The best I can gather from watching Love For Rent is that there’s only one recognizable face to speak of. The problem is that the face in question is Saturday Night Live cast member Nora Dunn, who was only moderately funny on the show, but sank her career when she boycotted the appearance of Andrew Dice Clay in the early 1990s. Now that the times have changed, have the sensibilities moved closer to Dunn’s?
Well to quote Whitney Houston, “hell to the no”. Dunn plays Helen, wi…e of Frank (Jim Piddock, A Mighty Wind), a wealthy couple who have been trying for awhile to conceive a child. They encounter Sofia (Angie Cepeda, Love in the Time of Cholera), a young woman who is in an auto accident with her friend George (Richard Speight, Thank You For Smoking). Sofia is married to a fairly unseemly guy named Jesse (Brad Rowe, Full Frontal), who marries women so they can secure their green cards. Jesse has cancelled her insurance and evicted her from her apartment. The Baumans offer Sofia a large sum of money in order to carry their baby.
I know, hackneyed premise, right? Wait, it gets more so. Sofia becomes slightly smitten by the doctor who treated her during the accident, a guy named Neil (Ken Marino, Gattaca). Neil doesn’t know that Sofia is/was married, or that she’s with child for the Baumans, never mind the fact that he’s a doctor. Must be a pretty crappy one. So while Sofia and Neil start to kind of get serious, the Baumans are trying to help Sofia with her pregnancy for them.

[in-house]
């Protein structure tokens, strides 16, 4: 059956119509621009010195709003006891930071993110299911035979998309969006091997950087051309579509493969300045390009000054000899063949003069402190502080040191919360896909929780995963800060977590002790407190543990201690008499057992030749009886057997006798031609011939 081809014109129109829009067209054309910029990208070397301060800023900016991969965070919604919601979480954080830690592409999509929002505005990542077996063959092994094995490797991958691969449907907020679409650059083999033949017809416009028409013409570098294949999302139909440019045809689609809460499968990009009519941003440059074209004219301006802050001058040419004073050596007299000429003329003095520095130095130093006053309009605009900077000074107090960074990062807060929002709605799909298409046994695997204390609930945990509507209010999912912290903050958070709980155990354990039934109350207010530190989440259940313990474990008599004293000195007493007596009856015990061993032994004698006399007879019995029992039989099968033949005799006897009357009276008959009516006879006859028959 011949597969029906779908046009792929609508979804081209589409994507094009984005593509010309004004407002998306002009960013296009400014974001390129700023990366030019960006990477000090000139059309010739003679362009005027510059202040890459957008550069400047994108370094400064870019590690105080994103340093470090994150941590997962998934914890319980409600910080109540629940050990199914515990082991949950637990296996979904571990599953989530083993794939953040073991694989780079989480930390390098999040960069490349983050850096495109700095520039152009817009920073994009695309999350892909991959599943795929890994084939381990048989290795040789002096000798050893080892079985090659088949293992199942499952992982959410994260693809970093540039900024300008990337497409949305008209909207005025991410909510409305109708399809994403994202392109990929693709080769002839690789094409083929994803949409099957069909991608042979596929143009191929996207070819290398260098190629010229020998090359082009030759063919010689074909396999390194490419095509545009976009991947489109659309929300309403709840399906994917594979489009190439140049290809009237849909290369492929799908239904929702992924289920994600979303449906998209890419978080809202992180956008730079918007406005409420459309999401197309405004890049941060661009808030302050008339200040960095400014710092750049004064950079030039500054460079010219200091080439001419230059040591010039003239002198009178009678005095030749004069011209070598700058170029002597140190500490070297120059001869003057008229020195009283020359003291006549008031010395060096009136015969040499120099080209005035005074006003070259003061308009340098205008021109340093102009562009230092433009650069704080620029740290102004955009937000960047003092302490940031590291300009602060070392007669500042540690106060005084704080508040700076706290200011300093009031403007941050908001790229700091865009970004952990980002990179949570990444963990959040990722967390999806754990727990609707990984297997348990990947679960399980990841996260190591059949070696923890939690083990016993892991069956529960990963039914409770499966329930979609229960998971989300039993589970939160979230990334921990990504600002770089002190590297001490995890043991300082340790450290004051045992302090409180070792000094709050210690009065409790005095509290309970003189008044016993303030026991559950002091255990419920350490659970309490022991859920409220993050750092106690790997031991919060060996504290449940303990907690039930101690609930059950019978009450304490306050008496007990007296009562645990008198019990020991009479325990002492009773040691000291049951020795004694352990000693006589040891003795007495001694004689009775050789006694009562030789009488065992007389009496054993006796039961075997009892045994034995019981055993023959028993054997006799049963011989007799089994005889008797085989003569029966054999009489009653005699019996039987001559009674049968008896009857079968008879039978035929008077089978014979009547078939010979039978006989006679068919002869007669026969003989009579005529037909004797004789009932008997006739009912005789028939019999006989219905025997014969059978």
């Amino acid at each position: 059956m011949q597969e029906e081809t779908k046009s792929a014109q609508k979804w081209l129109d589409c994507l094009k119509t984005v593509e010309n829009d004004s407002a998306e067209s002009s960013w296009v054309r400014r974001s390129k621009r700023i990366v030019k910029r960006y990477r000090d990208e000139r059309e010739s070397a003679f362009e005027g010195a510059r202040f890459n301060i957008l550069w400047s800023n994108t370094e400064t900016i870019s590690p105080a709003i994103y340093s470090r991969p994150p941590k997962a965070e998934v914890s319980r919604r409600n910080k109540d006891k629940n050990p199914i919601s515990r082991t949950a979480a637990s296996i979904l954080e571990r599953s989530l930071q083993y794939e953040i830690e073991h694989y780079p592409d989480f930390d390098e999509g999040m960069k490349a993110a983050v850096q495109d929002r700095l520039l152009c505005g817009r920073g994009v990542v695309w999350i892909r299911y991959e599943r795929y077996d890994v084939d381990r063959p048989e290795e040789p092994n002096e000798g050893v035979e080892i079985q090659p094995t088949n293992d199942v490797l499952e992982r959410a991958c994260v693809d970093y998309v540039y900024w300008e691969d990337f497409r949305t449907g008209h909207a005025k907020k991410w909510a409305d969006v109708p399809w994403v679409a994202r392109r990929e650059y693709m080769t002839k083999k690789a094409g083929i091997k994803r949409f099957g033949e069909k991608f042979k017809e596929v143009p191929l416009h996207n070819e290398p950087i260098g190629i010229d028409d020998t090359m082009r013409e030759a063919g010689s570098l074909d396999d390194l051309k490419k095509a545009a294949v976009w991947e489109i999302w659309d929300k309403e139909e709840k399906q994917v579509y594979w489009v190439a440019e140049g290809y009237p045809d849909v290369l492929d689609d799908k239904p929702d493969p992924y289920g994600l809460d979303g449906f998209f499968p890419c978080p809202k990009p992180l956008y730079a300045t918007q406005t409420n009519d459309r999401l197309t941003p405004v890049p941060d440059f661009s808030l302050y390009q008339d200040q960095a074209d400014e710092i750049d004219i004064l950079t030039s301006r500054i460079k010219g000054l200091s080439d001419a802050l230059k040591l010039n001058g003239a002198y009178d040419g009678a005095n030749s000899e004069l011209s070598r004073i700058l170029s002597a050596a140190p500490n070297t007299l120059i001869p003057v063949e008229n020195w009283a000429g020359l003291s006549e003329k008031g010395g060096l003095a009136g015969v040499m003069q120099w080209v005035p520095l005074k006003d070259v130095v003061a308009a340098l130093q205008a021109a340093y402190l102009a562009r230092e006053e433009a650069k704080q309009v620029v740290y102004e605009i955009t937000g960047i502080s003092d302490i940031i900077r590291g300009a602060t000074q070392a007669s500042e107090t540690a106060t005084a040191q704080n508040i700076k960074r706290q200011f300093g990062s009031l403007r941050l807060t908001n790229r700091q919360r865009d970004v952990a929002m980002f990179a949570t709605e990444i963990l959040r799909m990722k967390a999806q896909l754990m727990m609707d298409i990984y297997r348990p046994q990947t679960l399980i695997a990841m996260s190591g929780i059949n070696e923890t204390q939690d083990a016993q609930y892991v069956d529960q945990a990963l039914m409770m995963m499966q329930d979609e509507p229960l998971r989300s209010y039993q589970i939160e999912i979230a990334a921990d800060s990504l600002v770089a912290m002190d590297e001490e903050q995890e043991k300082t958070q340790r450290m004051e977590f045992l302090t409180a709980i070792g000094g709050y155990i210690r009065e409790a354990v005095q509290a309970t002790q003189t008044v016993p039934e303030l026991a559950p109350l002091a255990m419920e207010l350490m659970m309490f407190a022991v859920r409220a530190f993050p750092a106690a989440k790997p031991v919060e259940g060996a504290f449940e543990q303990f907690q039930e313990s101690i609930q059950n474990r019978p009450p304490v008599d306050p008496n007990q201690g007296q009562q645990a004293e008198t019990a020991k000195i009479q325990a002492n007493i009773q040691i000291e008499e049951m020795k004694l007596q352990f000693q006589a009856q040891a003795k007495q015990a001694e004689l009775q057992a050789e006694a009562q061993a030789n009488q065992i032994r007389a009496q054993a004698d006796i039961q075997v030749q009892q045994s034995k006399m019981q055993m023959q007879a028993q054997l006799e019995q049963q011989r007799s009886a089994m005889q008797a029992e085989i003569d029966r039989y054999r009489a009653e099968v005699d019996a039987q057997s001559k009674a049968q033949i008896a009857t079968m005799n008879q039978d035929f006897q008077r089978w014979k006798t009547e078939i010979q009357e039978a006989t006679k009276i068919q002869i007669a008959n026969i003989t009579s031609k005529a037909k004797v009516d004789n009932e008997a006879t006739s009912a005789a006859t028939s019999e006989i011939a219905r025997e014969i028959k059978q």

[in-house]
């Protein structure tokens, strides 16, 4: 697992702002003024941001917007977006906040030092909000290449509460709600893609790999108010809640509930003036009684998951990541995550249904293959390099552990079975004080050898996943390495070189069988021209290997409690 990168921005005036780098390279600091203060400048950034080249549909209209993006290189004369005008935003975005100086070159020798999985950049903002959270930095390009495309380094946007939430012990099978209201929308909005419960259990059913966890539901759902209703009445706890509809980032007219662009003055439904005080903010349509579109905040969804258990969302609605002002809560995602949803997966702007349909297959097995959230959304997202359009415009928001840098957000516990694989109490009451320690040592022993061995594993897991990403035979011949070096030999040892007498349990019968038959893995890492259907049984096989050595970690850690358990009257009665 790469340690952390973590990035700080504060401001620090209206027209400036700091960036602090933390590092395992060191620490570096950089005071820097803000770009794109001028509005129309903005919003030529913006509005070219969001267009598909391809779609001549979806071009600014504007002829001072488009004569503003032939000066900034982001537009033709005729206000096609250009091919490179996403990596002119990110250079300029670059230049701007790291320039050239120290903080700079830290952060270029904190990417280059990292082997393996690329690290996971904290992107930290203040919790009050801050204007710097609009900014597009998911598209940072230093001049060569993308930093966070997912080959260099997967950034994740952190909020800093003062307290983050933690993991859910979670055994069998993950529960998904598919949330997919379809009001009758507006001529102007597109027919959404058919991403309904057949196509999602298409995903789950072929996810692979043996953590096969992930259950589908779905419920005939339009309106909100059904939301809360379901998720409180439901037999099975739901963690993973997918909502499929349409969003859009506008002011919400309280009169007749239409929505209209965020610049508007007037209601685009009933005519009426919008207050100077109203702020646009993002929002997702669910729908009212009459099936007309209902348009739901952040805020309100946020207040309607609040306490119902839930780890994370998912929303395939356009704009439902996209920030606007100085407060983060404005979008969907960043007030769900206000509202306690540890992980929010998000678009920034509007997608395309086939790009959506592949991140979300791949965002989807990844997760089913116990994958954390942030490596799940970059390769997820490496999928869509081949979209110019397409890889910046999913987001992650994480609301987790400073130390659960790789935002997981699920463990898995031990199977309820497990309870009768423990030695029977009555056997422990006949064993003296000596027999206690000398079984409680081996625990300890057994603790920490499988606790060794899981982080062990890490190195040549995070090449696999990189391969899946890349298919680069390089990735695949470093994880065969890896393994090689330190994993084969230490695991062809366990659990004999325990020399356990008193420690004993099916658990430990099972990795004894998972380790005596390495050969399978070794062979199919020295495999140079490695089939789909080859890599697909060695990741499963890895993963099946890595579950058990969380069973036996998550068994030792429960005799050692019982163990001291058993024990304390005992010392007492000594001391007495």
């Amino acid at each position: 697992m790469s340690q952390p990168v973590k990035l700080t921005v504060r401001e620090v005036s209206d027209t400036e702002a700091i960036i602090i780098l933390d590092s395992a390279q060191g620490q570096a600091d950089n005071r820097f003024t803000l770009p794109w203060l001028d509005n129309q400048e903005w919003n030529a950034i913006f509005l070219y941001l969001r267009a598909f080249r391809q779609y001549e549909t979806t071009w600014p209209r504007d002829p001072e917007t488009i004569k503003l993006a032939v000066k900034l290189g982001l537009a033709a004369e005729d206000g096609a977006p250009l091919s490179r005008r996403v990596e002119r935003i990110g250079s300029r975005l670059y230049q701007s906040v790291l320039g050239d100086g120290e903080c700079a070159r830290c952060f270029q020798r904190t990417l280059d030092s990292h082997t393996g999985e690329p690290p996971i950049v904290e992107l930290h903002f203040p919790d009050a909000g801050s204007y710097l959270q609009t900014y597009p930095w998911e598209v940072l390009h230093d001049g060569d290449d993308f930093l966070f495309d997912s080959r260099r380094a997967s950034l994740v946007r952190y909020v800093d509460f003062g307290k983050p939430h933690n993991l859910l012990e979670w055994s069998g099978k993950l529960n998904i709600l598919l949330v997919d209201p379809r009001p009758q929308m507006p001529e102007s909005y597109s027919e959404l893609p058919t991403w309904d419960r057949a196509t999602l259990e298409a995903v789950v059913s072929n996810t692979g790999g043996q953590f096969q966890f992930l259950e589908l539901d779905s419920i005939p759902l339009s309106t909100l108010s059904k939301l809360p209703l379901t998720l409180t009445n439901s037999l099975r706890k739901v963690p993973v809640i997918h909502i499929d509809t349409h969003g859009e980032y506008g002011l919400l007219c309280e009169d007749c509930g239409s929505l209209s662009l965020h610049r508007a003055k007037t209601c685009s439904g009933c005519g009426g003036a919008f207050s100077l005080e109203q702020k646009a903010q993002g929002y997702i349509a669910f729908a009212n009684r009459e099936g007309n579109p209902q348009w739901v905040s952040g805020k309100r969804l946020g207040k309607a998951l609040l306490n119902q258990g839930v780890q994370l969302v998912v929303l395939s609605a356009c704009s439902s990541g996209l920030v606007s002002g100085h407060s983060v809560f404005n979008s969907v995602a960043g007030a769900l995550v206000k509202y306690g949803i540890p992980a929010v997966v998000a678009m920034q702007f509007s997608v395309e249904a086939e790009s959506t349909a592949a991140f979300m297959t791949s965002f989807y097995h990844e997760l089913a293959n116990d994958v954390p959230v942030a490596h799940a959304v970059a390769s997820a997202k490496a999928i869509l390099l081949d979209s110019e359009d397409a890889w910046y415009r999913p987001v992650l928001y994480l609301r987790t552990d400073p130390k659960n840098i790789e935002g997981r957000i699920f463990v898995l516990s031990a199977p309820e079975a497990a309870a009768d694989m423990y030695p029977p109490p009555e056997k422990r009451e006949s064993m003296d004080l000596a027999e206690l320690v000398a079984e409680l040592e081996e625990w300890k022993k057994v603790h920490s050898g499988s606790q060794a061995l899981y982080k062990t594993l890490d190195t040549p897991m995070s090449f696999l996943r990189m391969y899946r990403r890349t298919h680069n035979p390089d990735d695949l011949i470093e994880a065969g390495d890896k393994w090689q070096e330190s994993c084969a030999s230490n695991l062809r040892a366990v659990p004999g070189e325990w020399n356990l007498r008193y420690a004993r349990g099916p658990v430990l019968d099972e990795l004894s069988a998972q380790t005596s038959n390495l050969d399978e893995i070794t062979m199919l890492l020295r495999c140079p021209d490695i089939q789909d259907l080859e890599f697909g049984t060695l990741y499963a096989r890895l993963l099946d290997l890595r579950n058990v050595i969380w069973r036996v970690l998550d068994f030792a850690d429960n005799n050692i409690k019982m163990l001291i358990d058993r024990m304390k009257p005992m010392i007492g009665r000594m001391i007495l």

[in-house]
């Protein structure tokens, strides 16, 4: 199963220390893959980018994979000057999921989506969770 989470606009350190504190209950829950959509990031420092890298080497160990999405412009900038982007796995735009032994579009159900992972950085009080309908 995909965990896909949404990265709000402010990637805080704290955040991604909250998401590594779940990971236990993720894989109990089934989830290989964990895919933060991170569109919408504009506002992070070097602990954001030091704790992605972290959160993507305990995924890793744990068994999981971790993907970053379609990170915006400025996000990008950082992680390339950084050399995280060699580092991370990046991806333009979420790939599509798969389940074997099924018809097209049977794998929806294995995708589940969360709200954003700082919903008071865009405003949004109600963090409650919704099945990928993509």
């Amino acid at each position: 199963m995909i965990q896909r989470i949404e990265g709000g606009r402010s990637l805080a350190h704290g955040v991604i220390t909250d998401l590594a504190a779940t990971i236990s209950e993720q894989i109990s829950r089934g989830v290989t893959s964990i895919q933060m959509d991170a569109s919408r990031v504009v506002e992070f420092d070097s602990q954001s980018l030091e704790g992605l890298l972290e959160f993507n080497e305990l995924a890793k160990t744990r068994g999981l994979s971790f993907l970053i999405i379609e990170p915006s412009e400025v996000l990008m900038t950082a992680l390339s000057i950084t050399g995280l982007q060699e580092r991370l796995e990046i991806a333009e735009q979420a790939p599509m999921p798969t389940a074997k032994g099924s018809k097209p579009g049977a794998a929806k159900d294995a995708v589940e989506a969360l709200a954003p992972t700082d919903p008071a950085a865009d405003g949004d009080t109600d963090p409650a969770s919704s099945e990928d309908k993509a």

Directed by Shane Edelman, who was largely a speaking role extra in films like Shopgirl and Catch Me if You Can, the film moves along OK, but the problem that I had with it was that it was like every other movie I’ve seen with a woman who acts as a surrogate parent. No wait, it wasn’t. I was surprised that she frantically didn’t grab the kid in the neonatal unit of the hospital and run away with it. Or maybe that’s saved for the sequel.
Dolby Digital 2.0 stereo for the ears to soak in. Everything is up front either in the front or center channels, resulting in nonexistent surround use, but nothing that should be all that surprising.
The film is presented in 16:9 attention. The flesh tones are reproduced naturally and the colors don’t seem to bleed in any way, and there’s no real edge enhancement to speak of.
Love for Rent features characters that aren’t too charismatic, with a story that isn’t too compelling, in a film that isn’t too interesting. I’d blindly stereotype this as a chick flick, but that insults the ones made by people who actually try to do them right. Skip it if you can.